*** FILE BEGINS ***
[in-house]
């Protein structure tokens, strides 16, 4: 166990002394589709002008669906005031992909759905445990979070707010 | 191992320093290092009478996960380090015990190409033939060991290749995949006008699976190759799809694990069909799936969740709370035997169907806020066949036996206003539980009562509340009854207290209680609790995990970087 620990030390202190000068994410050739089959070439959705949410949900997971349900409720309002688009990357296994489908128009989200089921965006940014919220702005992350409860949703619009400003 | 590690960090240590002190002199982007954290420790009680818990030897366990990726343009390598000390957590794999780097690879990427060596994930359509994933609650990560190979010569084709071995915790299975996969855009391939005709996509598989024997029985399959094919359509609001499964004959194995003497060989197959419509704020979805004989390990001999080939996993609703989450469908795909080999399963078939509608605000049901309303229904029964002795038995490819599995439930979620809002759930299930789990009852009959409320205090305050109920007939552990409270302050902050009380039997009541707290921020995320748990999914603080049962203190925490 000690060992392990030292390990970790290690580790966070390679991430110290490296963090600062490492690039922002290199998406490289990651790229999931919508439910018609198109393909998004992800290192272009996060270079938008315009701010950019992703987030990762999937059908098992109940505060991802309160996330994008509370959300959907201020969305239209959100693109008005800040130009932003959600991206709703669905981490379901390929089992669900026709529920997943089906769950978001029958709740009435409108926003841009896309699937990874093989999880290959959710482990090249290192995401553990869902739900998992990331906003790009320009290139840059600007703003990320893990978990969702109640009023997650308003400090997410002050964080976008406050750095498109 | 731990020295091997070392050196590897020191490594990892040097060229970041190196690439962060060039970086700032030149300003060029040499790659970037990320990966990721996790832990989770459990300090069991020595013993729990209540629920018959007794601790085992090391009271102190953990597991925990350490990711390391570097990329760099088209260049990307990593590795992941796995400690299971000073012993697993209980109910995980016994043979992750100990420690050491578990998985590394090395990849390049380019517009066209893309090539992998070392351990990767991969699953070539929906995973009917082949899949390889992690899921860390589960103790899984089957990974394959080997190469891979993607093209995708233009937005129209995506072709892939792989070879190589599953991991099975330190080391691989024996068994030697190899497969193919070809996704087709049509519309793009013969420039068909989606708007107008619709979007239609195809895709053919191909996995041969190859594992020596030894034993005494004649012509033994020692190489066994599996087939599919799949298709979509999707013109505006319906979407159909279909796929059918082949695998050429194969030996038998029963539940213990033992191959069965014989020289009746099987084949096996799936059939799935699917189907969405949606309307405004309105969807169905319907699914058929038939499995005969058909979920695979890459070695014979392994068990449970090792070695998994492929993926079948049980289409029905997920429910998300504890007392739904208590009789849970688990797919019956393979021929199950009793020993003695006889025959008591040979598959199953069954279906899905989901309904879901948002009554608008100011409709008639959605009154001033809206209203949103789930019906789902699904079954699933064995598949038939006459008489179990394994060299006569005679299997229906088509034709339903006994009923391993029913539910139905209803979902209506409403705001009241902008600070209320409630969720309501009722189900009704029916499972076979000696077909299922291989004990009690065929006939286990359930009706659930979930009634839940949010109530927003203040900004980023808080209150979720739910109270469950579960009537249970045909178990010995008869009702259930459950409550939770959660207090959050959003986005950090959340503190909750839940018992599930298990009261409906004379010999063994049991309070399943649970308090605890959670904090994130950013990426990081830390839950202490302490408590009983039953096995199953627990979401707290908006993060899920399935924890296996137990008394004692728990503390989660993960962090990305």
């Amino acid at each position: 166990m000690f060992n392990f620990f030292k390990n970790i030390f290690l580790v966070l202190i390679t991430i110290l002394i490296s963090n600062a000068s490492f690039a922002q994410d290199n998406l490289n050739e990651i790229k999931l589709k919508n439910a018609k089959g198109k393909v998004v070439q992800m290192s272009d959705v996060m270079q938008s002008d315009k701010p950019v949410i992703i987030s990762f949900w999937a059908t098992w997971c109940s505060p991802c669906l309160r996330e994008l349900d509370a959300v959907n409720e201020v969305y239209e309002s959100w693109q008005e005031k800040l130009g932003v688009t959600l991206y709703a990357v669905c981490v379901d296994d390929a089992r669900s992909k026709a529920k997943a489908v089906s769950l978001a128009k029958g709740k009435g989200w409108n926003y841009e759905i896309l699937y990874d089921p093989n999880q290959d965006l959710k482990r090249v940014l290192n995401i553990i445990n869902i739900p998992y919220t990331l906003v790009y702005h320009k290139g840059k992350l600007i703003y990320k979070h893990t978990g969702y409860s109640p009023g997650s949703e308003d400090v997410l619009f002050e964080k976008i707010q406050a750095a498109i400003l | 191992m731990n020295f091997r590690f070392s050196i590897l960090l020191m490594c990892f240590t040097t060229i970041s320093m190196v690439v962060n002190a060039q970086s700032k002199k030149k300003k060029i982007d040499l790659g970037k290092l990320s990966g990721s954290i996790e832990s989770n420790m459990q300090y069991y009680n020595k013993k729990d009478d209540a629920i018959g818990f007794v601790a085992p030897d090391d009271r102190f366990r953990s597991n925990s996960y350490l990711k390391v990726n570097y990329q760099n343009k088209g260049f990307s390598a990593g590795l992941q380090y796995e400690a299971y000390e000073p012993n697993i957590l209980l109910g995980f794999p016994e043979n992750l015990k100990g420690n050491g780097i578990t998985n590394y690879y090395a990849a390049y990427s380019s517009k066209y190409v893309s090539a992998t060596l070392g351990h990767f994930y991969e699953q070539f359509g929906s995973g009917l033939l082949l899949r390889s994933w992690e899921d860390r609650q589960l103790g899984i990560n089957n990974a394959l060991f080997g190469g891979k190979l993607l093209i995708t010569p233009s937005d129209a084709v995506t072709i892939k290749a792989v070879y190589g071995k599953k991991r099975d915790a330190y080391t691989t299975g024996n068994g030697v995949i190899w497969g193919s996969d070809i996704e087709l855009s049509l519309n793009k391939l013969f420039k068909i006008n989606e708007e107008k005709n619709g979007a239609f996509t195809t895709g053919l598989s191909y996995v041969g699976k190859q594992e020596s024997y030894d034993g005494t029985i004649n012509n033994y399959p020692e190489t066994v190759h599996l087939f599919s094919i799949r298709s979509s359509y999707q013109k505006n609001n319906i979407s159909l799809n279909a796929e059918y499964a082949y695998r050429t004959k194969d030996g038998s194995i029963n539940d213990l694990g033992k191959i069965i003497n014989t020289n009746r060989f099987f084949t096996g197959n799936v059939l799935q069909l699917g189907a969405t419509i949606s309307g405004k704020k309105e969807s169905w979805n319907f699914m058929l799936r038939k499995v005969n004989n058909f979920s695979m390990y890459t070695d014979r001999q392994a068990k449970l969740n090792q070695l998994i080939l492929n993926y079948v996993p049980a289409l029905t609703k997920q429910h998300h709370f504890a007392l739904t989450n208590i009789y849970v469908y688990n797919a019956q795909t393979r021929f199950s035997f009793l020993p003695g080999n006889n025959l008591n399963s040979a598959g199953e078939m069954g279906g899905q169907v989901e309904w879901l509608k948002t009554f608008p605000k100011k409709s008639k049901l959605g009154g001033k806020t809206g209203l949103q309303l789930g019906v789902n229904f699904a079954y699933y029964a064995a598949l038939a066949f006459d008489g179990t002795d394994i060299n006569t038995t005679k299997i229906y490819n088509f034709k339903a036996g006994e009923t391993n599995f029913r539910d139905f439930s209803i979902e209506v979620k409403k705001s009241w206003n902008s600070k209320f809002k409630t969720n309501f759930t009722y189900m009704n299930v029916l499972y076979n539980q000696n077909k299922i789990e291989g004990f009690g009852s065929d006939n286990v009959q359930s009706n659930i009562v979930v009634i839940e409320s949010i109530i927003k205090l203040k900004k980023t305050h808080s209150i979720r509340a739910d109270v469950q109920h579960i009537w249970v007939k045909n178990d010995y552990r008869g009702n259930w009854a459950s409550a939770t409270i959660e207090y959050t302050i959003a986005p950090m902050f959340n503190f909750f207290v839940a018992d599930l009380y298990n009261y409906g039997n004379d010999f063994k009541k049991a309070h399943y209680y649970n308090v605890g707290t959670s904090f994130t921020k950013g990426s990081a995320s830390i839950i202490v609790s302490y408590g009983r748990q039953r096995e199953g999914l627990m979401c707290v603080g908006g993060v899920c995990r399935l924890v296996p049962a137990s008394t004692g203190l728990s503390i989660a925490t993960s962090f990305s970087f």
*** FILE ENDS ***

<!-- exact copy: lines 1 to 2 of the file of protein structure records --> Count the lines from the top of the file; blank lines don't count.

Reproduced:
[in-house]
């Protein structure tokens, strides 16, 4: 166990002394589709002008669906005031992909759905445990979070707010 | 191992320093290092009478996960380090015990190409033939060991290749995949006008699976190759799809694990069909799936969740709370035997169907806020066949036996206003539980009562509340009854207290209680609790995990970087 620990030390202190000068994410050739089959070439959705949410949900997971349900409720309002688009990357296994489908128009989200089921965006940014919220702005992350409860949703619009400003 | 590690960090240590002190002199982007954290420790009680818990030897366990990726343009390598000390957590794999780097690879990427060596994930359509994933609650990560190979010569084709071995915790299975996969855009391939005709996509598989024997029985399959094919359509609001499964004959194995003497060989197959419509704020979805004989390990001999080939996993609703989450469908795909080999399963078939509608605000049901309303229904029964002795038995490819599995439930979620809002759930299930789990009852009959409320205090305050109920007939552990409270302050902050009380039997009541707290921020995320748990999914603080049962203190925490 000690060992392990030292390990970790290690580790966070390679991430110290490296963090600062490492690039922002290199998406490289990651790229999931919508439910018609198109393909998004992800290192272009996060270079938008315009701010950019992703987030990762999937059908098992109940505060991802309160996330994008509370959300959907201020969305239209959100693109008005800040130009932003959600991206709703669905981490379901390929089992669900026709529920997943089906769950978001029958709740009435409108926003841009896309699937990874093989999880290959959710482990090249290192995401553990869902739900998992990331906003790009320009290139840059600007703003990320893990978990969702109640009023997650308003400090997410002050964080976008406050750095498109 | 731990020295091997070392050196590897020191490594990892040097060229970041190196690439962060060039970086700032030149300003060029040499790659970037990320990966990721996790832990989770459990300090069991020595013993729990209540629920018959007794601790085992090391009271102190953990597991925990350490990711390391570097990329760099088209260049990307990593590795992941796995400690299971000073012993697993209980109910995980016994043979992750100990420690050491578990998985590394090395990849390049380019517009066209893309090539992998070392351990990767991969699953070539929906995973009917082949899949390889992690899921860390589960103790899984089957990974394959080997190469891979993607093209995708233009937005129209995506072709892939792989070879190589599953991991099975330190080391691989024996068994030697190899497969193919070809996704087709049509519309793009013969420039068909989606708007107008619709979007239609195809895709053919191909996995041969190859594992020596030894034993005494004649012509033994020692190489066994599996087939599919799949298709979509999707013109505006319906979407159909279909796929059918082949695998050429194969030996038998029963539940213990033992191959069965014989020289009746099987084949096996799936059939799935699917189907969405949606309307405004309105969807169905319907699914058929038939499995005969058909979920695979890459070695014979392994068990449970090792070695998994492929993926079948049980289409029905997920429910998300504890007392739904208590009789849970688990797919019956393979021929199950009793020993003695006889025959008591040979598959199953069954279906899905989901309904879901948002009554608008100011409709008639959605009154001033809206209203949103789930019906789902699904079954699933064995598949038939006459008489179990394994060299006569005679299997229906088509034709339903006994009923391993029913539910139905209803979902209506409403705001009241902008600070209320409630969720309501009722189900009704029916499972076979000696077909299922291989004990009690065929006939286990359930009706659930979930009634839940949010109530927003203040900004980023808080209150979720739910109270469950579960009537249970045909178990010995008869009702259930459950409550939770959660207090959050959003986005950090959340503190909750839940018992599930298990009261409906004379010999063994049991309070399943649970308090605890959670904090994130950013990426990081830390839950202490302490408590009983039953096995199953627990979401707290908006993060899920399935924890296996137990008394004692728990503390989660993960962090990305």